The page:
Theater is incendiary. It can inflame the enlightenment concept of the subject and the pragmatism of analytical abstract thought, which seeks to calm itself with quantifiable criteria. The stage attacks the dominance of such rational, causal thought. The ego is exposed; its sovereignty is assaulted, shaken at its core because of this vulnerable exposition. This is meant as a literal occurrence, not as a figurative image. A painful event that causes discomfort. Offends. The tower of our modern self-assurance begins to crack. Not theoretically, but dramatically, involving all senses. Physically, because on stage the actor has to deliver, with his own body, the tenacious problem of modernity’s collective interpretation of the self. He is forced into facing the experience that the ego is not the master of its own house, that whether or not he succeeds is not a matter of free will. He has no control over it, and no normative structure in the world can give it to him. No talent, no system, no method. Whether or not his acting is felicitous is out of his hands and thus uncertain. It is bestowed upon him.

    This is the unexpected earnestness that the actor faces, the thorn in his flesh. Neither success nor failure can help him over this hurdle, and it is something that plagues his whole career, not just its beginnings. Make no mistake about that. No matter how long an actor practices his art, no matter how much ability he acquires over time, no matter how well he masters the craft, he will never lose his own shadow. Whether or not his acting is felicitous will always be up in the air. The eventfulness of playing in the theater necessarily leads the actor to oscillate between power and impotence, between activity and passivity, between being perpetrator and victim. In-between. These contradictions are inadequately, paradoxically bound to one another. Promising and ominous.

    Master and servant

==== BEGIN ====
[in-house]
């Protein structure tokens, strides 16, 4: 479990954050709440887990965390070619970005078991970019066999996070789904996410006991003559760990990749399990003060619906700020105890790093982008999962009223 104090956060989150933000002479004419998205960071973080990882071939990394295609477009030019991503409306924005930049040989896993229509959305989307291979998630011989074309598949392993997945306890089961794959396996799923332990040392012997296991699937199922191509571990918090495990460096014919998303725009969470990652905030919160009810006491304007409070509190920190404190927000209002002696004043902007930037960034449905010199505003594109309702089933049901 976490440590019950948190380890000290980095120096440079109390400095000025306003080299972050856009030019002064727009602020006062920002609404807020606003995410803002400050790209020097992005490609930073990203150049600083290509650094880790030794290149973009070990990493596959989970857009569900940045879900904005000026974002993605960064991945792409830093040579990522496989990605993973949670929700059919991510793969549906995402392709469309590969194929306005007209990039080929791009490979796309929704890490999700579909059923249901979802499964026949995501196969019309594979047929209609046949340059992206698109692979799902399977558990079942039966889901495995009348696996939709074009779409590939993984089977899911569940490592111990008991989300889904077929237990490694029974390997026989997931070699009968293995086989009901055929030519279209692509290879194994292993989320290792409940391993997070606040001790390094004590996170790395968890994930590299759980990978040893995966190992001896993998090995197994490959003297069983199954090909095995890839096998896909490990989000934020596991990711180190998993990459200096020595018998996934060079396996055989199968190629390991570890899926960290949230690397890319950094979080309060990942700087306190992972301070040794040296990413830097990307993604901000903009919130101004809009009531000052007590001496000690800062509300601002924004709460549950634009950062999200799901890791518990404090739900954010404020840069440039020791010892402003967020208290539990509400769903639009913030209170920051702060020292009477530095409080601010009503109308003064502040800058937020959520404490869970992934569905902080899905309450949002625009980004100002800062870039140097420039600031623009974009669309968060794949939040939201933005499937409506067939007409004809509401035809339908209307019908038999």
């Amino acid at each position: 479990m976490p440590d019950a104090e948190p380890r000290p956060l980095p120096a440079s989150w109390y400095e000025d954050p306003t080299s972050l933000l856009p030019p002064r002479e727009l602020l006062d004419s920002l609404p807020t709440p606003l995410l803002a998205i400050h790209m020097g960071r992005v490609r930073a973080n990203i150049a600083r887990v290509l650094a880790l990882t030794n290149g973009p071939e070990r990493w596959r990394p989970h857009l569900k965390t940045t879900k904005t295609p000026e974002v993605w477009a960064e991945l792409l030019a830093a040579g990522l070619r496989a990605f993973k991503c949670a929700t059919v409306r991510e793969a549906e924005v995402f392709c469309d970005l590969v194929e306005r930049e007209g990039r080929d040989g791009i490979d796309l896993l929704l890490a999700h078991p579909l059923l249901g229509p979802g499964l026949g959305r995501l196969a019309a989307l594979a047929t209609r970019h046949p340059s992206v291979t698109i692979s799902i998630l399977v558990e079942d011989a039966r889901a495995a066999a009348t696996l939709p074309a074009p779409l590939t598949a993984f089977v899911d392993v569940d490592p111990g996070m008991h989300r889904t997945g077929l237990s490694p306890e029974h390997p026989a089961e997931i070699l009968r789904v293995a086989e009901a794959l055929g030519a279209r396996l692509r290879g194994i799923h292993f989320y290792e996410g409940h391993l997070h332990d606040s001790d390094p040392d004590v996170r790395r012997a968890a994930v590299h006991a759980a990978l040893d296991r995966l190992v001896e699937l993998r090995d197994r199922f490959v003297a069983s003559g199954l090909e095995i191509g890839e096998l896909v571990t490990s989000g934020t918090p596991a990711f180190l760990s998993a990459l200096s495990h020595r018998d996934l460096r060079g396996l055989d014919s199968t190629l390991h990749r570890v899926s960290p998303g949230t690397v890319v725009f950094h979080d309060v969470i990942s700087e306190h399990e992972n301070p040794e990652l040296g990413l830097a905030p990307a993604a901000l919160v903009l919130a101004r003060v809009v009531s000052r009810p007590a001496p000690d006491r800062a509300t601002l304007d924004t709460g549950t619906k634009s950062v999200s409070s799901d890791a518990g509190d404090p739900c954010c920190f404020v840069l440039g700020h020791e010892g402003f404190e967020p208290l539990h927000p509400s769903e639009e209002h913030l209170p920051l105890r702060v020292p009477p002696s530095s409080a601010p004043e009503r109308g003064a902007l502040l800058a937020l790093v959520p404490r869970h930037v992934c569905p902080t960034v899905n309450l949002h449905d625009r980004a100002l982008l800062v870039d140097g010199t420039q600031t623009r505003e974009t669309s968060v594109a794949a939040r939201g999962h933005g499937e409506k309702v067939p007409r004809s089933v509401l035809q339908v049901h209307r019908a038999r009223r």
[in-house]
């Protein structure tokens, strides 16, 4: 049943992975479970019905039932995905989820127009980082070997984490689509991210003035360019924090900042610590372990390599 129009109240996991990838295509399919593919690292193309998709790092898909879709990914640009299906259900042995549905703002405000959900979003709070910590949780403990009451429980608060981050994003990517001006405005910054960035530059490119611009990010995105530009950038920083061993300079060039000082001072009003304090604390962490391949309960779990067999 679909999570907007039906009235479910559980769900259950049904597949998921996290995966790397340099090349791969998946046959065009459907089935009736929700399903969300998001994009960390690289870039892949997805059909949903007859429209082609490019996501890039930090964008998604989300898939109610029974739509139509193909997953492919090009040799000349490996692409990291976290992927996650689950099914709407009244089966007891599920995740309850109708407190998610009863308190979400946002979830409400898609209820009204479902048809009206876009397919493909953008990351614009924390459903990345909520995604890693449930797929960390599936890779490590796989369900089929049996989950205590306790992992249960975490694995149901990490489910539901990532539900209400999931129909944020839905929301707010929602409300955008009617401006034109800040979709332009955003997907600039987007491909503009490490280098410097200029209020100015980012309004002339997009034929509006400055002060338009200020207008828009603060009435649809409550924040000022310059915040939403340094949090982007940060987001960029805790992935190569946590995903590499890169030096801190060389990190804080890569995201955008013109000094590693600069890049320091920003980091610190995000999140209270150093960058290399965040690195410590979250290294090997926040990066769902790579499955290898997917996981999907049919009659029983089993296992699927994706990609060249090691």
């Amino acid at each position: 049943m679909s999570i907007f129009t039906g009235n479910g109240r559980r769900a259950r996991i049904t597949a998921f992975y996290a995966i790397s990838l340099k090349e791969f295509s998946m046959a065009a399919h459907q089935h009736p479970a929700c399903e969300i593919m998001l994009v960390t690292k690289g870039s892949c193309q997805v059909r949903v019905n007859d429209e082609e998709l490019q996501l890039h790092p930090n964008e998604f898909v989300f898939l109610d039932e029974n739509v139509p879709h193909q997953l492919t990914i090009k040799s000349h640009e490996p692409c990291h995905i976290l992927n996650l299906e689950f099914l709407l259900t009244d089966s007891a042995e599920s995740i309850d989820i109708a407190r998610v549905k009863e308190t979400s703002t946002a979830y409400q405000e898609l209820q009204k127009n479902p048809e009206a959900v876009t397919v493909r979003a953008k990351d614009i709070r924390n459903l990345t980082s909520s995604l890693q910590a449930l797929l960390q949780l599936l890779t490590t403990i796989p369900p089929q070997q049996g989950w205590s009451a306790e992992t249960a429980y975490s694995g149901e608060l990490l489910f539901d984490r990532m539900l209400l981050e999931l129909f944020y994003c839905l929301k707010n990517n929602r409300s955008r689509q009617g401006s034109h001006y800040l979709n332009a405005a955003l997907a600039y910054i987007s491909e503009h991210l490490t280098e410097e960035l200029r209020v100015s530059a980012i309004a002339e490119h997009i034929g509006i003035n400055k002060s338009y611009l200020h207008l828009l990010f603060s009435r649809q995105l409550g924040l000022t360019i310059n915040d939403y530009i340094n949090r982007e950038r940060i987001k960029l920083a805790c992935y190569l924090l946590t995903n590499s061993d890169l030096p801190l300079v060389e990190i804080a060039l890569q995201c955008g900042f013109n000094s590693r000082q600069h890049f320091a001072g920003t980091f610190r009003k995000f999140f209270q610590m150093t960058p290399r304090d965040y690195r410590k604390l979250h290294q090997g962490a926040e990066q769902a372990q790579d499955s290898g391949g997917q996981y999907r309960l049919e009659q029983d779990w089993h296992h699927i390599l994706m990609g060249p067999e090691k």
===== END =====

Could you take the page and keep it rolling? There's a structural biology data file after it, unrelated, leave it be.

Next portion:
“‘I’m my own master’ said the servant, and cut off his foot.” That is Bertolt Brecht’s caustic ironic comment on the subject of master and slave. Not a bad theatrical description of the physical attacks, the wounds inflicted upon the actor “by himself.” For the prevailing subject, the discovery of the unassailable difference between ability and success, between power and impotence, between acting and being acted upon becomes a “bloody” self-injury. The ego is subjected to “amputation” of and by its own body, which rebels. Is it perhaps even “beheaded,” cut down?

    There is a German theater saying: “The other actors play the king.” No one can act the role of ruler believably if his or her colleagues do not play along. Even the best actor is powerless to change that. The ego on stage is in a similar predicament. No one is letting him play king. It is not working. The ego, the king, has been dethroned. He is a servant in his own house, but it is not because of how colleagues are acting, or because of a critic who wrote a bad review, or a booing audience. No, it is a narcissistic wound that the subject inflicts upon itself. Threatened by its own self, it can no longer be sure of itself. Without wanting to, it becomes lost, loses itself. That is the wound.